THE MOLD Gold Cape will return to within 11 miles of the place it was discovered this summer.
The 3,700-year-old Bronze Age artifact will go on display in Wrexham, on loan from London’s British Museum.
The cape was sold to the museum three years after being discovered by a gang from the local workhouse in 1833.
Men uncovered it in a mound at Bryn yr Ellyllon, Mold, along with a skeleton which later disappeared.
“It is a magnificent artifact. It has always been excellent that such a major attraction at the British Museum has had the name of Mold attached to it”, said Cllr Andrea Mearns.
“Its return will provide a welcome boost for the town. It is good it does tour and people from Mold can catch a bus to Wrexham to see it. Schools can visit it quite easily.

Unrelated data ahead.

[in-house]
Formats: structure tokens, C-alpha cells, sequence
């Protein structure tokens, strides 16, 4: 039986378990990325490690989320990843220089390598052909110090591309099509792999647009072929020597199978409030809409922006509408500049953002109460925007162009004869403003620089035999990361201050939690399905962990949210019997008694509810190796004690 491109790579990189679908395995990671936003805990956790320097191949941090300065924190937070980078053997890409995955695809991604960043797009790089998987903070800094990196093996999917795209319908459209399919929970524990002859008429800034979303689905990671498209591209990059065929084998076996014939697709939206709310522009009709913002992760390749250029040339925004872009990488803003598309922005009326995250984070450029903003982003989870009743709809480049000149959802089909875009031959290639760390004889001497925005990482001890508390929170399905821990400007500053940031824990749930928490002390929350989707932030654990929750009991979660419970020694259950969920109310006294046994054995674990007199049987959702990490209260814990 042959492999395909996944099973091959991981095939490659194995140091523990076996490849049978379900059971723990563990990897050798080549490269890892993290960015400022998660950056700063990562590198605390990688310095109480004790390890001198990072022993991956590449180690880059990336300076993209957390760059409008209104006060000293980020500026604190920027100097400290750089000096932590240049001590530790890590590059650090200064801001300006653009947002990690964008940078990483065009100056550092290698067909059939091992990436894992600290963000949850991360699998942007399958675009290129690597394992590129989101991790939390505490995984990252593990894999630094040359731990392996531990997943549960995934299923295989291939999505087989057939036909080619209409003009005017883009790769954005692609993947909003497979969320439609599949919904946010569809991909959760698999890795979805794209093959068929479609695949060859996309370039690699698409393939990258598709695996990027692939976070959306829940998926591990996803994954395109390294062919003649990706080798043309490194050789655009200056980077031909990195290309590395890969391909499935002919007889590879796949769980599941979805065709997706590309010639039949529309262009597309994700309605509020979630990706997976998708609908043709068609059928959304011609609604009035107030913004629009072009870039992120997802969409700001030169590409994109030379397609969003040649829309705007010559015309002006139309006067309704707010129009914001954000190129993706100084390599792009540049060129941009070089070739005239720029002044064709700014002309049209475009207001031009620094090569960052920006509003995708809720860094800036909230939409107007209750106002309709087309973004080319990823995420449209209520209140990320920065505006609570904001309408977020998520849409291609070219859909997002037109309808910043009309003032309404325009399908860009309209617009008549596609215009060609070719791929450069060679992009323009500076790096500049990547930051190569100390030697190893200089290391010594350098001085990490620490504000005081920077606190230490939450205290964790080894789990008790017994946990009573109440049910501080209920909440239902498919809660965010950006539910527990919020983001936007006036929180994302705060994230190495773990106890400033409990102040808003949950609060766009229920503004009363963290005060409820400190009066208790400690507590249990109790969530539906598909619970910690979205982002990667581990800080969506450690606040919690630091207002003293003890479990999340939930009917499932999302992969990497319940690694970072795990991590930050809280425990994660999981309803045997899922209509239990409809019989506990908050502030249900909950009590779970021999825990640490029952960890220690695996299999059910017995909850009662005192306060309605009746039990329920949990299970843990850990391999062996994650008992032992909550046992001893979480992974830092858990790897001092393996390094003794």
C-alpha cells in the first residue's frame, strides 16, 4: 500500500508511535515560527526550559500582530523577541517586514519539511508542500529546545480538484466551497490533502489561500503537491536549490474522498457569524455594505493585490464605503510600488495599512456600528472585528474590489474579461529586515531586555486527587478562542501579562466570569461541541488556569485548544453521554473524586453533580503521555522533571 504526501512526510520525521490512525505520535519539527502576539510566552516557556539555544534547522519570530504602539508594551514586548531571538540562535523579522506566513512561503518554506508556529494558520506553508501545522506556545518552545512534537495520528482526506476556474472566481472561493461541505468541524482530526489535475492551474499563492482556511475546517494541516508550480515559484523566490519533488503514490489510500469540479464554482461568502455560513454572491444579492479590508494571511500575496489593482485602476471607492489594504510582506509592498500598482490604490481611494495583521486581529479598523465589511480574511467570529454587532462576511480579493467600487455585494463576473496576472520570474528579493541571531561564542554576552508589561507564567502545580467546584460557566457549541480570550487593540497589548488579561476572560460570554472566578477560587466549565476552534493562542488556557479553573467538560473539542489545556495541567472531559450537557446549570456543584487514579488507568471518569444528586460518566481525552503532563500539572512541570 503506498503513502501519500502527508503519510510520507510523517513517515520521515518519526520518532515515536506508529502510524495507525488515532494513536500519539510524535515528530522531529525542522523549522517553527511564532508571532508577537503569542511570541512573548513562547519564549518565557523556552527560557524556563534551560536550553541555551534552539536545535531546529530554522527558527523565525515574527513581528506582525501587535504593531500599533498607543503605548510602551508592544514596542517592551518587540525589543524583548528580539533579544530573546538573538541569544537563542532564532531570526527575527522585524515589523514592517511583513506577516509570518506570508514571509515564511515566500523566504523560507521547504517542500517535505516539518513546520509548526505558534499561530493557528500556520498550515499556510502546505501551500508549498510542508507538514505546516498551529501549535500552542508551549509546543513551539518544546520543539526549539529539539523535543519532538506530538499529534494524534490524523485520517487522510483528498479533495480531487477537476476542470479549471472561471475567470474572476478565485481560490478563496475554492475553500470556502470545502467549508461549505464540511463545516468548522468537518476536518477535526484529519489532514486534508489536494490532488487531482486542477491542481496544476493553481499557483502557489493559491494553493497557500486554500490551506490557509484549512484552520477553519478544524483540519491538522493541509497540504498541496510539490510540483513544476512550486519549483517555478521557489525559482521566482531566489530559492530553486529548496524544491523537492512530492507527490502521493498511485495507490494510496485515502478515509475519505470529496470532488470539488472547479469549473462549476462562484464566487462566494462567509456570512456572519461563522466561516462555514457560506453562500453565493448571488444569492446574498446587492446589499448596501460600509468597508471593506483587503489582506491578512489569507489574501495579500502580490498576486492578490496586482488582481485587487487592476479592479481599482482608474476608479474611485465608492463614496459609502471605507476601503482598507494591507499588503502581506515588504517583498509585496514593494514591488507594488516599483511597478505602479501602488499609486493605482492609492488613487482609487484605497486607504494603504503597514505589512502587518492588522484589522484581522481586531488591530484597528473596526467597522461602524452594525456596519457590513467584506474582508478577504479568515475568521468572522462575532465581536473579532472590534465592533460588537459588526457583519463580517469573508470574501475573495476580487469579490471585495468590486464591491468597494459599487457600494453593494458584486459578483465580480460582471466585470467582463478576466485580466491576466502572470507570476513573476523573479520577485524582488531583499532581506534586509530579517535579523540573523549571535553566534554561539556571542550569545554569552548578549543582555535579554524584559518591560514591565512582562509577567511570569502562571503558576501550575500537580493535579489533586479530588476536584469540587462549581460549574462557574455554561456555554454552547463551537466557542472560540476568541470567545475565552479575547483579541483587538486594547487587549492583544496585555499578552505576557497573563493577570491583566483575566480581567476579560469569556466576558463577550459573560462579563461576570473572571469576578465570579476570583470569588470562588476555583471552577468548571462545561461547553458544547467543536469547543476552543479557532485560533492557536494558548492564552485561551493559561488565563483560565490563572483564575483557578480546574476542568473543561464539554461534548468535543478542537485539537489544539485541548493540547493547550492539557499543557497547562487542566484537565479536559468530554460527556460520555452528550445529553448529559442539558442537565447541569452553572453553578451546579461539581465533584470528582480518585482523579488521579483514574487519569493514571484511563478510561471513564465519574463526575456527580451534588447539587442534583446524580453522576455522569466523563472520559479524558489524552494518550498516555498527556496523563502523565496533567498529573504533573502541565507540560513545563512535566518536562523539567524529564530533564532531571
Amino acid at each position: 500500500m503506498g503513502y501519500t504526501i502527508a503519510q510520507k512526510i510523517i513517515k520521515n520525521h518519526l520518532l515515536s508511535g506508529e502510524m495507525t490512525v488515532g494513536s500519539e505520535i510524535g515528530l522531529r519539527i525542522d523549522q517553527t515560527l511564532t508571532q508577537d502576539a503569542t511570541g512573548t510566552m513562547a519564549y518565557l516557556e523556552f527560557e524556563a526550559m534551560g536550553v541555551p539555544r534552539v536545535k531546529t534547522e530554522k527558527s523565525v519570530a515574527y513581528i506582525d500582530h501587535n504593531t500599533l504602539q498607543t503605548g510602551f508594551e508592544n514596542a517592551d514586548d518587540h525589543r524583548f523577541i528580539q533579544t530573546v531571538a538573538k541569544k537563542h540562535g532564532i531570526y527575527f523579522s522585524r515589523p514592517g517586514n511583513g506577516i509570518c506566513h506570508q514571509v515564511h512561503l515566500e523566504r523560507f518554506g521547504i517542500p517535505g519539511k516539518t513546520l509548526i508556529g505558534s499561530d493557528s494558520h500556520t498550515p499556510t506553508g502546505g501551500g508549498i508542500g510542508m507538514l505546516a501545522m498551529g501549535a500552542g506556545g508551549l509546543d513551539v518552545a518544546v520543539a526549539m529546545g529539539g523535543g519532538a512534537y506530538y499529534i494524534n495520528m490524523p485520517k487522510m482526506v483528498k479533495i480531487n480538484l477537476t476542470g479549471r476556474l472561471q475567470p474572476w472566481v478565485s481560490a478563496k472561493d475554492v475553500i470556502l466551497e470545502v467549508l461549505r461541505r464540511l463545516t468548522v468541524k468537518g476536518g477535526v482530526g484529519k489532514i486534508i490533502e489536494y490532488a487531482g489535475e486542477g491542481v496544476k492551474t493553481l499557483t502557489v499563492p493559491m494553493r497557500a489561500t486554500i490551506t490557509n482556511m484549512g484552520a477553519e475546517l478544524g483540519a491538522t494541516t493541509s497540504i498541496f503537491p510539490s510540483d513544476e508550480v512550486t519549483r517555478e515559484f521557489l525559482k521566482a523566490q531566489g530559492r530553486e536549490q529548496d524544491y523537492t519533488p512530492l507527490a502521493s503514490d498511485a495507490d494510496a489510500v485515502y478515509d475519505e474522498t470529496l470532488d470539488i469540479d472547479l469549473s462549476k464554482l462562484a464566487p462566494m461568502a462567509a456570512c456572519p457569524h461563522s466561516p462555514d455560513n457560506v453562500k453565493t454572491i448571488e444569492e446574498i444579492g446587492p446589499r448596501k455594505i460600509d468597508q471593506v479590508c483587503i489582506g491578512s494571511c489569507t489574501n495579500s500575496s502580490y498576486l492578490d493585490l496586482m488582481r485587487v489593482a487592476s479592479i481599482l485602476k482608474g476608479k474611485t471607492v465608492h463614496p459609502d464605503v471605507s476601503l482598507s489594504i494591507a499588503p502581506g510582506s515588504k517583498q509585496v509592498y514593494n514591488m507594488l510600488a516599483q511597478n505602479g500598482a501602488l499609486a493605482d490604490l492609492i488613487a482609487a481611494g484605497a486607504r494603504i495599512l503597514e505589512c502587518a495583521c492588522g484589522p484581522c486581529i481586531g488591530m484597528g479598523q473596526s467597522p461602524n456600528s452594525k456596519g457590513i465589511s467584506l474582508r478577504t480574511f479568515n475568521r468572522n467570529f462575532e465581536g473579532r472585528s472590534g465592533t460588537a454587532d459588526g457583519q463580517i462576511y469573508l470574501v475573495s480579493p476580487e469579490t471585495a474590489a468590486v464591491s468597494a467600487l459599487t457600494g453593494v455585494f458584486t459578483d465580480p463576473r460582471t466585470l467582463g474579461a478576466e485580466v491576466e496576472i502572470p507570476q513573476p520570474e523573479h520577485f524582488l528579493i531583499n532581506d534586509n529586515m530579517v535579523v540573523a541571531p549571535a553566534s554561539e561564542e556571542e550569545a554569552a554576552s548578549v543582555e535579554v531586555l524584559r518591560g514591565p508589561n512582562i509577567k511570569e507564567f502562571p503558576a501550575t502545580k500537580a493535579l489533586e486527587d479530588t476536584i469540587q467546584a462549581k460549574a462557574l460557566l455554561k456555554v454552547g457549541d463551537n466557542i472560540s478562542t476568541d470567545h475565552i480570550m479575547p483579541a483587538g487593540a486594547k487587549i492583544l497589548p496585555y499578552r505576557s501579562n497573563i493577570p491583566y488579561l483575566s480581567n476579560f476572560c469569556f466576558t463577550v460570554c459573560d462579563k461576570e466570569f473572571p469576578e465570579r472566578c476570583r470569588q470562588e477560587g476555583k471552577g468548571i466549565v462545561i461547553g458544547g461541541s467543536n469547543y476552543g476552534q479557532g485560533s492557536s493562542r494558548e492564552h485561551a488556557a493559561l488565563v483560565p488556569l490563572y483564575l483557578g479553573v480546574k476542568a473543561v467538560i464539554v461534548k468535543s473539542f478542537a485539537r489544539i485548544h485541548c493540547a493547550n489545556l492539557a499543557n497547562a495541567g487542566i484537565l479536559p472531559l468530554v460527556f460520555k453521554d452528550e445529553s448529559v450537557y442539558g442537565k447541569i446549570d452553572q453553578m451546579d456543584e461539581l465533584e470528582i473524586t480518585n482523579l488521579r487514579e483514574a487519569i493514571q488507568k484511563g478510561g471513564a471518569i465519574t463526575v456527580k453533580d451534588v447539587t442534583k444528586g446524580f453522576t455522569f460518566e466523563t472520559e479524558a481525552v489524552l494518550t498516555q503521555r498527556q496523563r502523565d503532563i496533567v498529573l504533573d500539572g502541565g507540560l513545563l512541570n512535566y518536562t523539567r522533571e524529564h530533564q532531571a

“There is a replica in the upstairs of Mold Library and people can see that any time of the week. It is also very impressive.”
It is understood that the last time the cape came to Wrexham was in 2005.
She added: “It needs 24-hour security and a secure building – something we can’t provide in Mold. Last time it came to Wrexham it was guarded constantly. You have to be careful.”
The unique cape is one of the finest examples of prehistoric sheet and embossed-gold working in Europe.
The JD Wetherspoon pub The Gold Cape in Wrexham Street, Mold, was also named after the famous artifact.
Neil MacGregor, director of the British Museum said: “We are delighted that this exceptional object of national and international significance will be displayed in Cardiff and Wrexham this summer and are hugely grateful to our partners, the National Museum Wales and Wrexham County Borough Museum, for their collaboration as well as the Art Fund for their support.”
The Mold Gold Cape was featured as one of the top 10 treasures in the 100 objects in A History of the World in partnership with the BBC.
It will be shown free at Wrexham County Borough Museum, from August 7 to September 14.